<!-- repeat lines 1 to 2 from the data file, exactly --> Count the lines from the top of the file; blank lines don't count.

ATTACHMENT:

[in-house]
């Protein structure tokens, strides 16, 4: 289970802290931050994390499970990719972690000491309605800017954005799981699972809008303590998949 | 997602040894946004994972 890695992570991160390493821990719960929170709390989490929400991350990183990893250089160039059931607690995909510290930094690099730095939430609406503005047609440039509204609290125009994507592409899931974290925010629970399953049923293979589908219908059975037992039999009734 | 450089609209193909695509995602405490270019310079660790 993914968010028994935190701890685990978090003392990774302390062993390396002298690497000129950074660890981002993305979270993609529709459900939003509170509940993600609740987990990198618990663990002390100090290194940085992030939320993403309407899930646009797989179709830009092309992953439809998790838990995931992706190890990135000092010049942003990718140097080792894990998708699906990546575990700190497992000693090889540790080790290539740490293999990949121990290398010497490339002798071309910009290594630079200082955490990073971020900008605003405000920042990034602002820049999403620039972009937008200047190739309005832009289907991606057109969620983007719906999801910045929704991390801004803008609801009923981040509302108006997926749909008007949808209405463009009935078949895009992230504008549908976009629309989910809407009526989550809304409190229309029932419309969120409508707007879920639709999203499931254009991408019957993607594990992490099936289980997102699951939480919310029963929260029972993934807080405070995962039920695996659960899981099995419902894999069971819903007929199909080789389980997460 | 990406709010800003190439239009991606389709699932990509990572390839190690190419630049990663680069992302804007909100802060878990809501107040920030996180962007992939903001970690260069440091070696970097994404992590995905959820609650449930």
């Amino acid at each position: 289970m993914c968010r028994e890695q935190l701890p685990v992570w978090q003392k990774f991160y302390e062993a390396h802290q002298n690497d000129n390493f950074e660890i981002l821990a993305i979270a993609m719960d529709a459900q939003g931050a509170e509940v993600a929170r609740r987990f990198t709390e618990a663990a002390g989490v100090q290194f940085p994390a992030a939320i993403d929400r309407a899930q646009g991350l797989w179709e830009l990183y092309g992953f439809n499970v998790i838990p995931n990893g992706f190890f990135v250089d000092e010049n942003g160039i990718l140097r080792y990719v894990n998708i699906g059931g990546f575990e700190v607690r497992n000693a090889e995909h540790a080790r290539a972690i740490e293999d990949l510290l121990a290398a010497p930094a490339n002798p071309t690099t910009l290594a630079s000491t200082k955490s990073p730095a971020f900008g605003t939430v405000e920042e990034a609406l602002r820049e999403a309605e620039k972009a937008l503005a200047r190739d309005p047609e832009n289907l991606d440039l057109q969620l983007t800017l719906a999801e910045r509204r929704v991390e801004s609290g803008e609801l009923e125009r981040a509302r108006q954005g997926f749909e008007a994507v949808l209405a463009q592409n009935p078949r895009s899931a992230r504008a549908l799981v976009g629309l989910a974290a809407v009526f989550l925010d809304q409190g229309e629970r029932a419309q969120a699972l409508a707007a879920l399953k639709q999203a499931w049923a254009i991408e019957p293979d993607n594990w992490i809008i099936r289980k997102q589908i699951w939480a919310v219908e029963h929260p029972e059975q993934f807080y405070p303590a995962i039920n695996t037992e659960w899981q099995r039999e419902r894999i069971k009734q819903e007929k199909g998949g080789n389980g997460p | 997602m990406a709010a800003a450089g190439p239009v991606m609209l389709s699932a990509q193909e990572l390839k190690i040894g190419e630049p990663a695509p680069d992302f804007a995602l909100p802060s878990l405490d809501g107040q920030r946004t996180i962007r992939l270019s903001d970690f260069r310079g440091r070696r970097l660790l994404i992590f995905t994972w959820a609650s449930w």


[in-house]
């Protein structure tokens, strides 16, 4: 289970802290931050994390499970990719972690000491309605800017954005799981699972809008303590998949 | 997602040894946004994972 890695992570991160390493821990719960929170709390989490929400991350990183990893250089160039059931607690995909510290930094690099730095939430609406503005047609440039509204609290125009994507592409899931974290925010629970399953049923293979589908219908059975037992039999009734 | 450089609209193909695509995602405490270019310079660790 993914968010028994935190701890685990978090003392990774302390062993390396002298690497000129950074660890981002993305979270993609529709459900939003509170509940993600609740987990990198618990663990002390100090290194940085992030939320993403309407899930646009797989179709830009092309992953439809998790838990995931992706190890990135000092010049942003990718140097080792894990998708699906990546575990700190497992000693090889540790080790290539740490293999990949121990290398010497490339002798071309910009290594630079200082955490990073971020900008605003405000920042990034602002820049999403620039972009937008200047190739309005832009289907991606057109969620983007719906999801910045929704991390801004803008609801009923981040509302108006997926749909008007949808209405463009009935078949895009992230504008549908976009629309989910809407009526989550809304409190229309029932419309969120409508707007879920639709999203499931254009991408019957993607594990992490099936289980997102699951939480919310029963929260029972993934807080405070995962039920695996659960899981099995419902894999069971819903007929199909080789389980997460 | 990406709010800003190439239009991606389709699932990509990572390839190690190419630049990663680069992302804007909100802060878990809501107040920030996180962007992939903001970690260069440091070696970097994404992590995905959820609650449930």